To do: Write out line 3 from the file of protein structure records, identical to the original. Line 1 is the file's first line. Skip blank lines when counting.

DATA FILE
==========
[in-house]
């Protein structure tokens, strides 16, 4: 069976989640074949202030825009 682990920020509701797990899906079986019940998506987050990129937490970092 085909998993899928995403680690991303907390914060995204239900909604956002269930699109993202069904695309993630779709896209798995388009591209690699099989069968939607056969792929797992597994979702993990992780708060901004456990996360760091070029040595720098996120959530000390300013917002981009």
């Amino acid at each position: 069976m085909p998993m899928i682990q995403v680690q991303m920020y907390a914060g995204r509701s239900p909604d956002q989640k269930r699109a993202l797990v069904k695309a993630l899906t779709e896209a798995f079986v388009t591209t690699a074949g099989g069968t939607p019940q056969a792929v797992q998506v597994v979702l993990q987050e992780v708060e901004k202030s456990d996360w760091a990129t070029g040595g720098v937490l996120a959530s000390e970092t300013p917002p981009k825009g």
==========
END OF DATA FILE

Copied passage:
């Amino acid at each position: 069976m085909p998993m899928i682990q995403v680690q991303m920020y907390a914060g995204r509701s239900p909604d956002q989640k269930r699109a993202l797990v069904k695309a993630l899906t779709e896209a798995f079986v388009t591209t690699a074949g099989g069968t939607p019940q056969a792929v797992q998506v597994v979702l993990q987050e992780v708060e901004k202030s456990d996360w760091a990129t070029g040595g720098v937490l996120a959530s000390e970092t300013p917002p981009k825009g």